Brave Orchid studied in a medical school, and had spent nights in a room haunted by ghosts. She encountered actual ghosts there, and made a successful exorcism. Brave Orchid lived in the caves which served as shelter to the Chinese people in Japanese air raids. She calls Moon Orchid in the fourth chapter, her younger sister, and continuously badgers her to defy her husband who has abandoned her and had gone to America to a second wife. The final chapter discusses how Chinese women are quiet as compared to the American women. The chapter brings up Kingston’s childhood memories of her school.
One of the main themes that “The Woman Warrior” presents is femininity. Kingston dreaming of being a warrior named Fa Mu Lan, motherhood and bravery of Brave Orchid, the role of Moon Orchid as a wife and sister, and Tsai Yen whose Chinese songs the grandma loved, all are a depiction of the femininity the Chinese women are believed to have. Kingston states, “"Im not a bad girl," I would scream. “I’m not a bad girl. Im not a bad girl." I might as well have said, "Im not a girl"” (2.152). This statement shows how Kingston feels that her femininity is a shame for her when she observed the world treating her differently.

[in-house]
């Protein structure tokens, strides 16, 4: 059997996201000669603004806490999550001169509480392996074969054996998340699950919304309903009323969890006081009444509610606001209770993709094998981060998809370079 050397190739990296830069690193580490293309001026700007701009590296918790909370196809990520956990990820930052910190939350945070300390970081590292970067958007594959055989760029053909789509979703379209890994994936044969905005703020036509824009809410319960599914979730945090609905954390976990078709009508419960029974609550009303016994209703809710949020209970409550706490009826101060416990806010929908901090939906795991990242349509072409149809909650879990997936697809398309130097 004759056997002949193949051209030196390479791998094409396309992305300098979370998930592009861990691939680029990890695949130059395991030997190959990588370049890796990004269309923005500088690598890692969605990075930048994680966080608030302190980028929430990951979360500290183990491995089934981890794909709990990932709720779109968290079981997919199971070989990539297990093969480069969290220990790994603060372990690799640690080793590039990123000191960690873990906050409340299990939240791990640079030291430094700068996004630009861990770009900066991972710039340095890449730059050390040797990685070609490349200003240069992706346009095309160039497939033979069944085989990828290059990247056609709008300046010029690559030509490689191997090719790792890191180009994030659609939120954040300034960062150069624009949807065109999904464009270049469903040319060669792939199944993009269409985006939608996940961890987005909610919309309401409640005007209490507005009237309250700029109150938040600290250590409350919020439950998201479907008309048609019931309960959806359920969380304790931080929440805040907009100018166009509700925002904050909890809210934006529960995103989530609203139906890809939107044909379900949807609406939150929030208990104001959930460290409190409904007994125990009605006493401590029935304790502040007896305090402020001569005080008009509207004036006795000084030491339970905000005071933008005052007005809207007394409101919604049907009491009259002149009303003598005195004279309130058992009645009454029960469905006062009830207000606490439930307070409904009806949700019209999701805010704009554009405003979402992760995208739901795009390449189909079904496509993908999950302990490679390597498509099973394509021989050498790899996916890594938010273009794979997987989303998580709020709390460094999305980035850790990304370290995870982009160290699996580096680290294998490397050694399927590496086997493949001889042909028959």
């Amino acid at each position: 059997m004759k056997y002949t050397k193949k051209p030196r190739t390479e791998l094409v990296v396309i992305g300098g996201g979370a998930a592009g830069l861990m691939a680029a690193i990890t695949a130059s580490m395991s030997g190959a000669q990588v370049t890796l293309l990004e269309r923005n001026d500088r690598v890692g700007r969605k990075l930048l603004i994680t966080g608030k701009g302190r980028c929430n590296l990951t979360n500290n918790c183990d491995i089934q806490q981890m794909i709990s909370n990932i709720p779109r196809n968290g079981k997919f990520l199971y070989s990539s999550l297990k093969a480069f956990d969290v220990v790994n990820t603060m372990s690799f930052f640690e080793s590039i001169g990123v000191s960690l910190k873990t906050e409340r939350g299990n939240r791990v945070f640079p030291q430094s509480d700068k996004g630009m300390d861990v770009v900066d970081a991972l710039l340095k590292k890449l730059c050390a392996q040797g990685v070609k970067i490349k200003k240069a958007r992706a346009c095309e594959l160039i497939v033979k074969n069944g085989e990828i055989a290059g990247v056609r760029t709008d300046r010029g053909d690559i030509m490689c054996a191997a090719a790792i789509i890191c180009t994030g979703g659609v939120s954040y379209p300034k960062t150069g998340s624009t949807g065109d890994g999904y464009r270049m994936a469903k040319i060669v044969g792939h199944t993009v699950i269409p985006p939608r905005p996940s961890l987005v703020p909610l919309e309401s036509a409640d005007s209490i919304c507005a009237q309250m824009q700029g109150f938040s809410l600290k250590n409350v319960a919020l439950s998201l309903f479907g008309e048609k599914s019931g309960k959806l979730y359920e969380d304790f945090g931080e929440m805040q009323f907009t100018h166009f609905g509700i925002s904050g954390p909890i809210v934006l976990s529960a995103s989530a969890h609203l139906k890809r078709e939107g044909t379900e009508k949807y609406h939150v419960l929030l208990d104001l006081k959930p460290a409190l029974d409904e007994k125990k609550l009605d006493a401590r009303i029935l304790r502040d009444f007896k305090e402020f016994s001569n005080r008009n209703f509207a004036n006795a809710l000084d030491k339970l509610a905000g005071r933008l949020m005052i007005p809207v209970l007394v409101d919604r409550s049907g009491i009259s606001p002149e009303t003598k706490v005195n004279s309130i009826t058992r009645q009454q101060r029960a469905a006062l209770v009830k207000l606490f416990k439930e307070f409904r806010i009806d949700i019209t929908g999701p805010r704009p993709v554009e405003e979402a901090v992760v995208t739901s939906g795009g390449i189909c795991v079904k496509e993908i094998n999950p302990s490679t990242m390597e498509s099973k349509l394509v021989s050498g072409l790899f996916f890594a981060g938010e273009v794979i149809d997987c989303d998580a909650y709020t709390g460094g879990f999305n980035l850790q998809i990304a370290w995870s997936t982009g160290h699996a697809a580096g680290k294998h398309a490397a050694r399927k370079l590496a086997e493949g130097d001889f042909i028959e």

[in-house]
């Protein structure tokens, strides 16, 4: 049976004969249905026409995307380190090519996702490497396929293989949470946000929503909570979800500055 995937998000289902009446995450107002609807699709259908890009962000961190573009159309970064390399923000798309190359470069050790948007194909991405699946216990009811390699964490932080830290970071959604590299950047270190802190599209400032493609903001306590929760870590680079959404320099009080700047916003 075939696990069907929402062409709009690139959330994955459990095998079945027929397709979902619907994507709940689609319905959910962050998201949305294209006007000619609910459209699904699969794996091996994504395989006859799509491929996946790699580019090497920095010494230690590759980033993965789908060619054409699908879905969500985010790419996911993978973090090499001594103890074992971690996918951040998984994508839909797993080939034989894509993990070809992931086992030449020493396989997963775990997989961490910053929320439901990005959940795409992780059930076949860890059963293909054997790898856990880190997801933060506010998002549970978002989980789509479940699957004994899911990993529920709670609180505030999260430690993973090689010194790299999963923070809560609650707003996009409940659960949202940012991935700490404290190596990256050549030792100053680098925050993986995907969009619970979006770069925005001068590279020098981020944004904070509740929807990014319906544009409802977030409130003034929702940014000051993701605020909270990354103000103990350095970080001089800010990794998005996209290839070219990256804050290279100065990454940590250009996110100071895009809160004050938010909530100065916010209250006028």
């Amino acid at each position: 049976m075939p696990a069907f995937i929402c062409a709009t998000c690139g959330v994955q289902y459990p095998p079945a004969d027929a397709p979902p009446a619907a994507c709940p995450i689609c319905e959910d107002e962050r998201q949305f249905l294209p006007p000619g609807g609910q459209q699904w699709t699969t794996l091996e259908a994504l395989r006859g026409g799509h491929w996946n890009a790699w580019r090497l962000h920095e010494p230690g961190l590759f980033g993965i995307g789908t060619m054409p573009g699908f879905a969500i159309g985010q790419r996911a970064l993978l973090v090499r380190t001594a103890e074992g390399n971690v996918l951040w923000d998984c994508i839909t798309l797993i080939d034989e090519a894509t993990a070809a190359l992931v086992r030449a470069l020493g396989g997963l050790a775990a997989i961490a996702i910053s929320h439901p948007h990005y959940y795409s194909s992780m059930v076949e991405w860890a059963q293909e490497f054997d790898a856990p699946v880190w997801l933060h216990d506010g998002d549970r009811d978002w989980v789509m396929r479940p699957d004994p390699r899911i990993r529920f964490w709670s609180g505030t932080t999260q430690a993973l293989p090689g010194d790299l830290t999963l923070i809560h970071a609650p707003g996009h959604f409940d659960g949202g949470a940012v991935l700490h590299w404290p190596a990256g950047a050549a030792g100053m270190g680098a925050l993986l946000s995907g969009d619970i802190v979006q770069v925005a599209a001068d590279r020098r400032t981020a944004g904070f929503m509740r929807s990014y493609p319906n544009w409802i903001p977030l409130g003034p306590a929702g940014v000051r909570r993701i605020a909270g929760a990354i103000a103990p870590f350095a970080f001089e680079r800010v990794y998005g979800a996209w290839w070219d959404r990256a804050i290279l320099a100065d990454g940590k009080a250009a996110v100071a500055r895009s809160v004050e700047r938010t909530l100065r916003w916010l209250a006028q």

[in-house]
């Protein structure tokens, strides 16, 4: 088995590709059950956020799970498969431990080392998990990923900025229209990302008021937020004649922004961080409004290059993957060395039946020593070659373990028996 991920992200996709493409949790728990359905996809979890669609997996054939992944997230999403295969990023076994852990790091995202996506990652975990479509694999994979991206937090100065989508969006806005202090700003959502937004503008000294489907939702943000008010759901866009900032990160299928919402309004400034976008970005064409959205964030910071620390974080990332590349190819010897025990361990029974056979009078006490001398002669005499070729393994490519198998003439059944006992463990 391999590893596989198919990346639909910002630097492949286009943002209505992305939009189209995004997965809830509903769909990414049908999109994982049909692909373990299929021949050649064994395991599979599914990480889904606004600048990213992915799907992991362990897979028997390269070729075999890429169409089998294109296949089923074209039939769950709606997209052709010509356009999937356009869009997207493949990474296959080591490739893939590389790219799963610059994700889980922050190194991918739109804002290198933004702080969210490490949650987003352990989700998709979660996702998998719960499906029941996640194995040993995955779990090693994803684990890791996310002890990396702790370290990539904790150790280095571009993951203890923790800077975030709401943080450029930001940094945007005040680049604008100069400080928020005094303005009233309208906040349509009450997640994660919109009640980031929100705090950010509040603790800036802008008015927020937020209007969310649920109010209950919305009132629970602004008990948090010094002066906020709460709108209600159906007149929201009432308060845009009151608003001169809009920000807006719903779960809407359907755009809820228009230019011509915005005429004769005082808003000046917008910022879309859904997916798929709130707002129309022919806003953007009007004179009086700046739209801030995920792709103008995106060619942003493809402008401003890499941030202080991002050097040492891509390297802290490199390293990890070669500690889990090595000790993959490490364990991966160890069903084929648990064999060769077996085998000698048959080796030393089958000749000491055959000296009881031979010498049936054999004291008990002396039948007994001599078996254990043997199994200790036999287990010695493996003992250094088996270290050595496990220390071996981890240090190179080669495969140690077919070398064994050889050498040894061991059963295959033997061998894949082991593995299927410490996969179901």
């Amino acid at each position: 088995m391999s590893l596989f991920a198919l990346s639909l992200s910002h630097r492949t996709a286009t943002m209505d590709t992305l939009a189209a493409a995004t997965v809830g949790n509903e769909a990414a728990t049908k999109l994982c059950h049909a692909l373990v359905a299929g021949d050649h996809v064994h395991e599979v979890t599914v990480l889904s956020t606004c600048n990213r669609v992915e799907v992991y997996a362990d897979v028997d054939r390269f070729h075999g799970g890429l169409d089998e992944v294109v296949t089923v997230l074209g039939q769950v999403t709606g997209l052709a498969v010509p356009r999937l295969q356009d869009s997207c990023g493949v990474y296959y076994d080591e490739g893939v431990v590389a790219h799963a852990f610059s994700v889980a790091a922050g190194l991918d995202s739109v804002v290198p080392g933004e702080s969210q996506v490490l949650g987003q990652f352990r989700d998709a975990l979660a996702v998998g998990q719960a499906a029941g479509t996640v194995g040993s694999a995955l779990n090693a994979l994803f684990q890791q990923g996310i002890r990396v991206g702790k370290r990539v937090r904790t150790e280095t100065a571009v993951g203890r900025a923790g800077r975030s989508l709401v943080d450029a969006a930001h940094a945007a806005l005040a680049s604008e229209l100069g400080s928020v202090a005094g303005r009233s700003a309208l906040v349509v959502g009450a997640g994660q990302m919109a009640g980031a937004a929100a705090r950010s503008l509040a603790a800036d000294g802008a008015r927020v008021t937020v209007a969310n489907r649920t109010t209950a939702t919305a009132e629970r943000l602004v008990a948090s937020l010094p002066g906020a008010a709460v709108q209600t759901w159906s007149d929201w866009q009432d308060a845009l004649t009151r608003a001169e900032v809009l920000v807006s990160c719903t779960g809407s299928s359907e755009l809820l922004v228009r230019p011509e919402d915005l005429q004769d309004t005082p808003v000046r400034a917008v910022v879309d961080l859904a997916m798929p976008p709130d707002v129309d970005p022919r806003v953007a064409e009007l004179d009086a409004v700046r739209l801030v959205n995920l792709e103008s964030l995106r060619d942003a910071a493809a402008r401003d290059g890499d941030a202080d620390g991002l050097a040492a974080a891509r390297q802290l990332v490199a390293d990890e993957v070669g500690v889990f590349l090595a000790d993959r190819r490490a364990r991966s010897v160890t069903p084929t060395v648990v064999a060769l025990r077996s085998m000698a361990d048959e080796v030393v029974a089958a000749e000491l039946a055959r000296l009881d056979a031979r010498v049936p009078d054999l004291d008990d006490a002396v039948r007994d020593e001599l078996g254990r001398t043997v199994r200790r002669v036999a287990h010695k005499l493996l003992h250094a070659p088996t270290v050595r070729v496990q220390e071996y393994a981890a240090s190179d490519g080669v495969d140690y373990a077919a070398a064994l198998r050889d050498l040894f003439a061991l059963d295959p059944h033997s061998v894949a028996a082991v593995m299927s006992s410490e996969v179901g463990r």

Another theme presented in the novel is identity. Kingston has given the name ‘memoir’ to the collection of her stories, which means that all the stories are her personal experiences. She identifies herself as a Chinese woman who cannot understand the double standards women are subjected to in the Chinese culture and the identity of women in the American culture. “Chinese-Americans, when you try to understand what things in you are Chinese, how do you separate what is peculiar to childhood, to poverty, insanities, one family, your mother who marked your growing with stories, from what is Chinese?” (Kingston 1.12) shows how Kingston explores Chinese identity in America.
Third main theme is communication. Kingston has tried to